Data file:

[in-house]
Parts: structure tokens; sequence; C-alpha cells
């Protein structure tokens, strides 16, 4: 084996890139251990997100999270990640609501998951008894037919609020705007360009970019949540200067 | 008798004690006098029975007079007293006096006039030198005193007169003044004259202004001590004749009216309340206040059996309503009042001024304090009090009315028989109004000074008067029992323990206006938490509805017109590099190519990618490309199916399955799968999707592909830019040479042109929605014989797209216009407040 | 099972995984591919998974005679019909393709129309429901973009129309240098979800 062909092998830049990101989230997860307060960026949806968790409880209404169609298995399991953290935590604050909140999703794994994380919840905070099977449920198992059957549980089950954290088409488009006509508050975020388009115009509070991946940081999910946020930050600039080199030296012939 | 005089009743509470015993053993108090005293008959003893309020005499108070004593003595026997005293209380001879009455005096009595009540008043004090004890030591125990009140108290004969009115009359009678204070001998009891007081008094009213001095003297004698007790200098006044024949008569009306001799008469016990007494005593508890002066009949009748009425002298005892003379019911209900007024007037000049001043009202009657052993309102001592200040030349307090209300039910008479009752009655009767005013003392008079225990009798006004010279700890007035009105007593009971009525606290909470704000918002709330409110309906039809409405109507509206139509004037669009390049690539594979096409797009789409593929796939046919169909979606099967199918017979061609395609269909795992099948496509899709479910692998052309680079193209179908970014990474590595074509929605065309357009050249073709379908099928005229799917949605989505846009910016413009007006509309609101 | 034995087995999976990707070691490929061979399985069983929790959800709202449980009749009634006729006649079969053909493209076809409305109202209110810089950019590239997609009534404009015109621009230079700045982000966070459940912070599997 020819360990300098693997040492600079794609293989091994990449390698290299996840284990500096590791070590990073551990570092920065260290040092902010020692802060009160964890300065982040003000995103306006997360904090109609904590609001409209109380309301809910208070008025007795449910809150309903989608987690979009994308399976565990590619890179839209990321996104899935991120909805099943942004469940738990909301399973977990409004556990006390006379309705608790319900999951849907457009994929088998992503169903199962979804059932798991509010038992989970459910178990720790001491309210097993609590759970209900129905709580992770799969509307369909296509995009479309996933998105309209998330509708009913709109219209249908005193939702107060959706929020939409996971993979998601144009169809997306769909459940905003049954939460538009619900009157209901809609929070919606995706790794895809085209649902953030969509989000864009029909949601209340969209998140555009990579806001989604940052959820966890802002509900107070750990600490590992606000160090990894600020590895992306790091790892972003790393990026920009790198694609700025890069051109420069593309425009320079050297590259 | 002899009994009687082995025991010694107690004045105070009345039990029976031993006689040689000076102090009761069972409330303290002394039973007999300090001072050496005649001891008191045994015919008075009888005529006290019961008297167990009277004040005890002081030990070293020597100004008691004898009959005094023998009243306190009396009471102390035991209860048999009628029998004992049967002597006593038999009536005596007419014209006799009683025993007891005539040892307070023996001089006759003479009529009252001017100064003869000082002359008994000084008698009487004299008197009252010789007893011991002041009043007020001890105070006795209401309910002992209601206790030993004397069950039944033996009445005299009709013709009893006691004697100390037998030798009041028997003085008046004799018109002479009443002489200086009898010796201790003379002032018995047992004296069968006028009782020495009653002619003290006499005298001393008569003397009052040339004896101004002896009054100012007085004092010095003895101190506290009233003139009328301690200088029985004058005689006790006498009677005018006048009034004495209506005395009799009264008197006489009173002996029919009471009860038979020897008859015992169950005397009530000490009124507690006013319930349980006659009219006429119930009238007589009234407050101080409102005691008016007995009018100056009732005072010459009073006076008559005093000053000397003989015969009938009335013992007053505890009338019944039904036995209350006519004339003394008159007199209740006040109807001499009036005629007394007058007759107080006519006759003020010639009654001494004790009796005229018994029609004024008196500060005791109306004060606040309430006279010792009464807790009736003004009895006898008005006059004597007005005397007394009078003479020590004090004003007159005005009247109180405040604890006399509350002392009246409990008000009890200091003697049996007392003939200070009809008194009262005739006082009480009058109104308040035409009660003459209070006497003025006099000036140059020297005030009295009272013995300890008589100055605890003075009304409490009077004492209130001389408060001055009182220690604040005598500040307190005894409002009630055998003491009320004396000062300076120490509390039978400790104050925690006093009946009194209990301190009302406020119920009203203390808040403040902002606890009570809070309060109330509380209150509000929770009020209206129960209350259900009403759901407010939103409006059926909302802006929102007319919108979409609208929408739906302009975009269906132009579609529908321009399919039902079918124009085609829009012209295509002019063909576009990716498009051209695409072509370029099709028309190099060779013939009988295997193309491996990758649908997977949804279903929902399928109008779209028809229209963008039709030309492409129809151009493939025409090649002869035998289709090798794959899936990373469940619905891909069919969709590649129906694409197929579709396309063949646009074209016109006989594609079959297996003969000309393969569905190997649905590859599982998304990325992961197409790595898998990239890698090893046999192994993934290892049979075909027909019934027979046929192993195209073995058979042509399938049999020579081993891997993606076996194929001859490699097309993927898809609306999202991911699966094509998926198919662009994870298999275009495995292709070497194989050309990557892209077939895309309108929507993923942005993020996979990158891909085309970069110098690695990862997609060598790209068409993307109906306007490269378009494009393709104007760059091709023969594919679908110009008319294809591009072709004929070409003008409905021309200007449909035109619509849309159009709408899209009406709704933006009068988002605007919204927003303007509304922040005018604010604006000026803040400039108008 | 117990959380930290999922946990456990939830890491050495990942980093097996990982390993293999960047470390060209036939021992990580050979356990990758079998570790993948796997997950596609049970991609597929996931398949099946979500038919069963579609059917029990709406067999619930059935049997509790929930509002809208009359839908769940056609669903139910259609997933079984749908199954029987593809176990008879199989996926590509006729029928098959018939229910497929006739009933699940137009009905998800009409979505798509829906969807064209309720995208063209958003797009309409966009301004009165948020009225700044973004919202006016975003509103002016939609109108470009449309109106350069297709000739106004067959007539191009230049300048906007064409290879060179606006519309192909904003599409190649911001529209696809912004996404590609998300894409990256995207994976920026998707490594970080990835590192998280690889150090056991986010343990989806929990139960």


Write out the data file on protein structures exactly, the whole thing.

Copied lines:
[in-house]
Parts: structure tokens; sequence; C-alpha cells
């Protein structure tokens, strides 16, 4: 084996890139251990997100999270990640609501998951008894037919609020705007360009970019949540200067 | 008798004690006098029975007079007293006096006039030198005193007169003044004259202004001590004749009216309340206040059996309503009042001024304090009090009315028989109004000074008067029992323990206006938490509805017109590099190519990618490309199916399955799968999707592909830019040479042109929605014989797209216009407040 | 099972995984591919998974005679019909393709129309429901973009129309240098979800 062909092998830049990101989230997860307060960026949806968790409880209404169609298995399991953290935590604050909140999703794994994380919840905070099977449920198992059957549980089950954290088409488009006509508050975020388009115009509070991946940081999910946020930050600039080199030296012939 | 005089009743509470015993053993108090005293008959003893309020005499108070004593003595026997005293209380001879009455005096009595009540008043004090004890030591125990009140108290004969009115009359009678204070001998009891007081008094009213001095003297004698007790200098006044024949008569009306001799008469016990007494005593508890002066009949009748009425002298005892003379019911209900007024007037000049001043009202009657052993309102001592200040030349307090209300039910008479009752009655009767005013003392008079225990009798006004010279700890007035009105007593009971009525606290909470704000918002709330409110309906039809409405109507509206139509004037669009390049690539594979096409797009789409593929796939046919169909979606099967199918017979061609395609269909795992099948496509899709479910692998052309680079193209179908970014990474590595074509929605065309357009050249073709379908099928005229799917949605989505846009910016413009007006509309609101 | 034995087995999976990707070691490929061979399985069983929790959800709202449980009749009634006729006649079969053909493209076809409305109202209110810089950019590239997609009534404009015109621009230079700045982000966070459940912070599997 020819360990300098693997040492600079794609293989091994990449390698290299996840284990500096590791070590990073551990570092920065260290040092902010020692802060009160964890300065982040003000995103306006997360904090109609904590609001409209109380309301809910208070008025007795449910809150309903989608987690979009994308399976565990590619890179839209990321996104899935991120909805099943942004469940738990909301399973977990409004556990006390006379309705608790319900999951849907457009994929088998992503169903199962979804059932798991509010038992989970459910178990720790001491309210097993609590759970209900129905709580992770799969509307369909296509995009479309996933998105309209998330509708009913709109219209249908005193939702107060959706929020939409996971993979998601144009169809997306769909459940905003049954939460538009619900009157209901809609929070919606995706790794895809085209649902953030969509989000864009029909949601209340969209998140555009990579806001989604940052959820966890802002509900107070750990600490590992606000160090990894600020590895992306790091790892972003790393990026920009790198694609700025890069051109420069593309425009320079050297590259 | 002899009994009687082995025991010694107690004045105070009345039990029976031993006689040689000076102090009761069972409330303290002394039973007999300090001072050496005649001891008191045994015919008075009888005529006290019961008297167990009277004040005890002081030990070293020597100004008691004898009959005094023998009243306190009396009471102390035991209860048999009628029998004992049967002597006593038999009536005596007419014209006799009683025993007891005539040892307070023996001089006759003479009529009252001017100064003869000082002359008994000084008698009487004299008197009252010789007893011991002041009043007020001890105070006795209401309910002992209601206790030993004397069950039944033996009445005299009709013709009893006691004697100390037998030798009041028997003085008046004799018109002479009443002489200086009898010796201790003379002032018995047992004296069968006028009782020495009653002619003290006499005298001393008569003397009052040339004896101004002896009054100012007085004092010095003895101190506290009233003139009328301690200088029985004058005689006790006498009677005018006048009034004495209506005395009799009264008197006489009173002996029919009471009860038979020897008859015992169950005397009530000490009124507690006013319930349980006659009219006429119930009238007589009234407050101080409102005691008016007995009018100056009732005072010459009073006076008559005093000053000397003989015969009938009335013992007053505890009338019944039904036995209350006519004339003394008159007199209740006040109807001499009036005629007394007058007759107080006519006759003020010639009654001494004790009796005229018994029609004024008196500060005791109306004060606040309430006279010792009464807790009736003004009895006898008005006059004597007005005397007394009078003479020590004090004003007159005005009247109180405040604890006399509350002392009246409990008000009890200091003697049996007392003939200070009809008194009262005739006082009480009058109104308040035409009660003459209070006497003025006099000036140059020297005030009295009272013995300890008589100055605890003075009304409490009077004492209130001389408060001055009182220690604040005598500040307190005894409002009630055998003491009320004396000062300076120490509390039978400790104050925690006093009946009194209990301190009302406020119920009203203390808040403040902002606890009570809070309060109330509380209150509000929770009020209206129960209350259900009403759901407010939103409006059926909302802006929102007319919108979409609208929408739906302009975009269906132009579609529908321009399919039902079918124009085609829009012209295509002019063909576009990716498009051209695409072509370029099709028309190099060779013939009988295997193309491996990758649908997977949804279903929902399928109008779209028809229209963008039709030309492409129809151009493939025409090649002869035998289709090798794959899936990373469940619905891909069919969709590649129906694409197929579709396309063949646009074209016109006989594609079959297996003969000309393969569905190997649905590859599982998304990325992961197409790595898998990239890698090893046999192994993934290892049979075909027909019934027979046929192993195209073995058979042509399938049999020579081993891997993606076996194929001859490699097309993927898809609306999202991911699966094509998926198919662009994870298999275009495995292709070497194989050309990557892209077939895309309108929507993923942005993020996979990158891909085309970069110098690695990862997609060598790209068409993307109906306007490269378009494009393709104007760059091709023969594919679908110009008319294809591009072709004929070409003008409905021309200007449909035109619509849309159009709408899209009406709704933006009068988002605007919204927003303007509304922040005018604010604006000026803040400039108008 | 117990959380930290999922946990456990939830890491050495990942980093097996990982390993293999960047470390060209036939021992990580050979356990990758079998570790993948796997997950596609049970991609597929996931398949099946979500038919069963579609059917029990709406067999619930059935049997509790929930509002809208009359839908769940056609669903139910259609997933079984749908199954029987593809176990008879199989996926590509006729029928098959018939229910497929006739009933699940137009009905998800009409979505798509829906969807064209309720995208063209958003797009309409966009301004009165948020009225700044973004919202006016975003509103002016939609109108470009449309109106350069297709000739106004067959007539191009230049300048906007064409290879060179606006519309192909904003599409190649911001529209696809912004996404590609998300894409990256995207994976920026998707490594970080990835590192998280690889150090056991986010343990989806929990139960």